Death Wish 2

Director - Michael Winner

Cast - Charles Bronson, Jill Ireland

Country of Origin - USA

Discs - 1


Distributor - MGM/20th Century Fox

Reviewer - Scott MacDonald

The Film (3.5/5)

    Charles Bronson had already made a name for himself by the time 1974's Death Wish put him on the map.  He had been primarily a character actor known for roles in the Dirty Dozen, and the villainous Harmonica in the Sergio Leone epic Once Upon a Time in the West, however, Death Wish was a game changer in his career.  He went from being a character actor to being an action star almost overnight, even though Death Wish was his landmark film he did not dare touch the role of Paul Kersey for 8 years after the original.  He finally came back to the role with 1982's Death Wish 2, which would also be his first collaboration with 80's action powerhouse studio Cannon Films.

    Death Wish 2 opens with a news broadcast detailing the rise in crime in the Los Angeles metro area.  As it turns out in the 2 years (storywise) since the original Death Wish Paul Kersey has upped, and moved to the City of Angels with his daughter Carol.  Carol having been traumatized by the events of the first film is now mute, and resides in a mental home receiving treatment.  The events of the film transpire around an outing that Kersey takes Carol, and his new girlfriend Geri (Jill Ireland, Bronson's actual wife).  While on that outing Kersey's wallet is stolen being the vigilante that he is, he chases down the thieves, but they end up getting away with the wallet. 

    The gang of thieves angered by Kersey's attack take his address from his driver's license, and raid his house, brutally raping his maid, and kidnapping his daughter in the process.  While captured by the gang, Carol attempts to escape, and ends up killing herself rather than allow them the gang to rape her.  Upon hearing of his daughter's demise Kersey picks up his vigilante ways to take down the gang, and the scum of L.A.

    Death Wish 2 abides by the rules of sequel-dom by upping the ante in every way possible.  Death Wish 2 is a sleazier, more action packed, and violent film than it's predecessor.  It also happens to lack any sort of thematic depth that the original may have had, but it makes for a fine piece of exploitation fare.  It should be noted that the Blu-ray is sourced from a cut version of the film, but the majority of the cuts are during the (admittedly still) brutal rape scene at the beginning.  And while fans may moan that they are losing out on a full uncut version, the film still has quite an impact in this form.

    I have seen Death Wish 2 and 3 prior to these Blu-ray releases, but somehow it escaped me that Led Zeppelin's Jimmy Page did the score for these films (OK, the score for 3 was recycled from 2).  The only thing I was aware of Page doing in the 80's was that awful Coverdale/Page project, and this score alone makes up for that dreadful collaboration.  This score is as sleazy as the film itself, and is a great accompaniment to Bronson's onscreen antics.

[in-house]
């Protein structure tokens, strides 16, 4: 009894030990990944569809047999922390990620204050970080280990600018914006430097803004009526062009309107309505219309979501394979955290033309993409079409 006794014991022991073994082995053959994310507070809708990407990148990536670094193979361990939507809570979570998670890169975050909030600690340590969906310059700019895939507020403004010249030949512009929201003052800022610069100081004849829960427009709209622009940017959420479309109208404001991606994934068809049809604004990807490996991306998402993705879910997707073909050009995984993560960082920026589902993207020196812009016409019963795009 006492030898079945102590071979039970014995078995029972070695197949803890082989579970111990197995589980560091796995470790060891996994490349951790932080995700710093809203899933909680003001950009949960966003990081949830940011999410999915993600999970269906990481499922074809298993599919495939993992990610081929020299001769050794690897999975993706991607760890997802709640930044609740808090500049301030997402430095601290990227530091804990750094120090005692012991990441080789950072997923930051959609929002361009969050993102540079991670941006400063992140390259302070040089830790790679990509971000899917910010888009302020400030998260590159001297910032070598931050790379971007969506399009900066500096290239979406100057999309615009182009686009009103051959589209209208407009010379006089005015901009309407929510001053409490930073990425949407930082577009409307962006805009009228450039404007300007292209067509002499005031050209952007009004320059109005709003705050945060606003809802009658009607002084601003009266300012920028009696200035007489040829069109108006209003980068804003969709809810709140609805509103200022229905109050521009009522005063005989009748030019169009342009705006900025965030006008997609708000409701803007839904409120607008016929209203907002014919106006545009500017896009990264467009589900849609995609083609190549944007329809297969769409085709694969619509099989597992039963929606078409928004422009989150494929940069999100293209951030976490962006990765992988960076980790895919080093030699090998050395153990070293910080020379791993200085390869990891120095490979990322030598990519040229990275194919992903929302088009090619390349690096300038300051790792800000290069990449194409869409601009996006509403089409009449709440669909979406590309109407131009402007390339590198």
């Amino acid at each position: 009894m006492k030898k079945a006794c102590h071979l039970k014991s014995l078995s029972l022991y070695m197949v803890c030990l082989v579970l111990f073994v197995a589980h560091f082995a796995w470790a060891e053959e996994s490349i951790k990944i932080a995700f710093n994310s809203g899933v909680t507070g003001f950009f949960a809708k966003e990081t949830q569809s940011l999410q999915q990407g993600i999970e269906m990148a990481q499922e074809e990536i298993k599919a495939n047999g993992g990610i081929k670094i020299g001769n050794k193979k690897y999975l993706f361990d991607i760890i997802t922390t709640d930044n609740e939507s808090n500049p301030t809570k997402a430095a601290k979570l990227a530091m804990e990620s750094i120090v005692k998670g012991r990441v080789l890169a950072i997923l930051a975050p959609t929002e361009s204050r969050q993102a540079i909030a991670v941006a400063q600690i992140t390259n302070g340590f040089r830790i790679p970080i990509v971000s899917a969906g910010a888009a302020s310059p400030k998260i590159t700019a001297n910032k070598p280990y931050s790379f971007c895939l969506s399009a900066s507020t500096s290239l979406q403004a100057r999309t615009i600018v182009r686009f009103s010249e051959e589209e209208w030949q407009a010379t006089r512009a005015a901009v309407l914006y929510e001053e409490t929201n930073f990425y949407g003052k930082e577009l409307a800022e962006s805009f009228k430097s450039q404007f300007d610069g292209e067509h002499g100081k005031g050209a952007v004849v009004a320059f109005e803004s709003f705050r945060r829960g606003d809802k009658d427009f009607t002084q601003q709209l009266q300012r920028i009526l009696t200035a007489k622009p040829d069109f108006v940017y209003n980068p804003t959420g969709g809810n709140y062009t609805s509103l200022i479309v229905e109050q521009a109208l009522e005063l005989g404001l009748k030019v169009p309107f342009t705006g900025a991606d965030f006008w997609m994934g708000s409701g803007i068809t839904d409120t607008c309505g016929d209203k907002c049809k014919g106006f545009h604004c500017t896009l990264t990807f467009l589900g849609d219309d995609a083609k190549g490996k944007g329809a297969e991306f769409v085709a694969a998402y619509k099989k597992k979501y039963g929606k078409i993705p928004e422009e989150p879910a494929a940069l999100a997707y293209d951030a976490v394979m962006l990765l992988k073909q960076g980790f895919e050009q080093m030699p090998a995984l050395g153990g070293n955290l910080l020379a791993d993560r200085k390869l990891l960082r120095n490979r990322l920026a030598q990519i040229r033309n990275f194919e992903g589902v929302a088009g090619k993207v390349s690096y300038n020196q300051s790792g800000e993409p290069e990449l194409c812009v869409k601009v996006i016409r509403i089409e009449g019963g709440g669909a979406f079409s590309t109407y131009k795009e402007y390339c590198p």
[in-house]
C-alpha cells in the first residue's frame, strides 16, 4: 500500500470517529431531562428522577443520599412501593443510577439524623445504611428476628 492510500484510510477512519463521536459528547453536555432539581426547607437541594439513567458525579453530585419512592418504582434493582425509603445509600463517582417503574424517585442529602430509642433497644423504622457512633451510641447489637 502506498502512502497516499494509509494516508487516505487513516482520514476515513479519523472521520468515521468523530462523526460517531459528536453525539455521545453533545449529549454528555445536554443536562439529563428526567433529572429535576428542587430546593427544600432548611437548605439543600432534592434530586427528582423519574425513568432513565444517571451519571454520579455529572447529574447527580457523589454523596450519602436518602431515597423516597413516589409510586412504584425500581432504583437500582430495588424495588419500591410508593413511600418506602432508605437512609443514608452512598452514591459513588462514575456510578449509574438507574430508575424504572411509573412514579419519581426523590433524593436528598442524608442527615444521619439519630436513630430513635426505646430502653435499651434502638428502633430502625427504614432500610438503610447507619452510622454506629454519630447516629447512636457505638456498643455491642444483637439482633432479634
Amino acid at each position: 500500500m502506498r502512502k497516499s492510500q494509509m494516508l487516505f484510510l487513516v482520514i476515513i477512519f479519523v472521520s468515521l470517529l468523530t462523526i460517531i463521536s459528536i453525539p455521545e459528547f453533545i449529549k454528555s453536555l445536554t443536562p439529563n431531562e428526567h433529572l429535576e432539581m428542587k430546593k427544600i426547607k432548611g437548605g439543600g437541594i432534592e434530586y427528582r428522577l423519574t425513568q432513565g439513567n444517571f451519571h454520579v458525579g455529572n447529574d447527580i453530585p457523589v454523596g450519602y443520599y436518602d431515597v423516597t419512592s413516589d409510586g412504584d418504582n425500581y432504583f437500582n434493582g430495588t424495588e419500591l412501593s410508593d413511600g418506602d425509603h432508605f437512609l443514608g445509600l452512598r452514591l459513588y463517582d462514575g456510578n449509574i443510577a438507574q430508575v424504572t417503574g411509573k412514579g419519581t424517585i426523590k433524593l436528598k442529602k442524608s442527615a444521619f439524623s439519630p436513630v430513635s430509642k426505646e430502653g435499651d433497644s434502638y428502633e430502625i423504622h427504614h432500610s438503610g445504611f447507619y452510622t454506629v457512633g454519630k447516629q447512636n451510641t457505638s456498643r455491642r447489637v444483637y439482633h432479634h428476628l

The film has a fairly disturbing first act with the rape, and suicide, but that's pretty much par for course with vigilante films, and once Bronson gets going the film really takes off.  The gang looks very eighties, and for those people looking out for actors before they were famous you can catch Lawrence Fishburne as a pink sunglasses wearing gang member that Bronson exacts revenge on.

    Death Wish 2 loses a bit of the thematic punch of the first film, but makes up for with a wildly sleazy action packed atmosphere that would end up culminating in the over the top Death Wish 3.  Death Wish 2 nonetheless is a great little slice of vigilante cinema, with a fantastic performance by Bronson, solid direction by Michael Wisher, and a wonderfully sleazy score by Jimmy Page.


Audio/Video (3.5/5)

     MGM Home Video have presented Death Wish 2  in a very good 1:85:1 1080p AVC encoded transfer which preserves the films original aspect ratio.  This is a vast improvement over the DVD, which MGM released Full Frame.  The Blu-ray has a very film like transfer with a decent amount of grain, black levels are solid, and flesh tones are accurate.  The level of detail is quite nice, and colors are natural.  There is some minor production related softness, but overall an excellent transfer.

    MGM have presented Death Wish 2 with an DTS-HD English Mono Track.  The track is completely solid, the dialogue comes through clean and  clear, and is mixed well with the sound effects, and Jimmy Page's excellent score.   There are also options to watch the film in Dolby Digital Mono in both French and Spanish.  There are optional subtitles included for all 3 languages.


Extras (1/5)

MGM has presented the film  with only the theatrical trailer as an extra.



    Death Wish 2 is an excellent follow up to the first film.  It does what any sequel tends to do, and ups the amount of action and violence from the first (although not so much as the third film would do).  The A/V restoration is quite solid, though it is a cut version which might dissapoint some viewers.  Also, as far as extras go there is only a trailer. RECOMMENDED.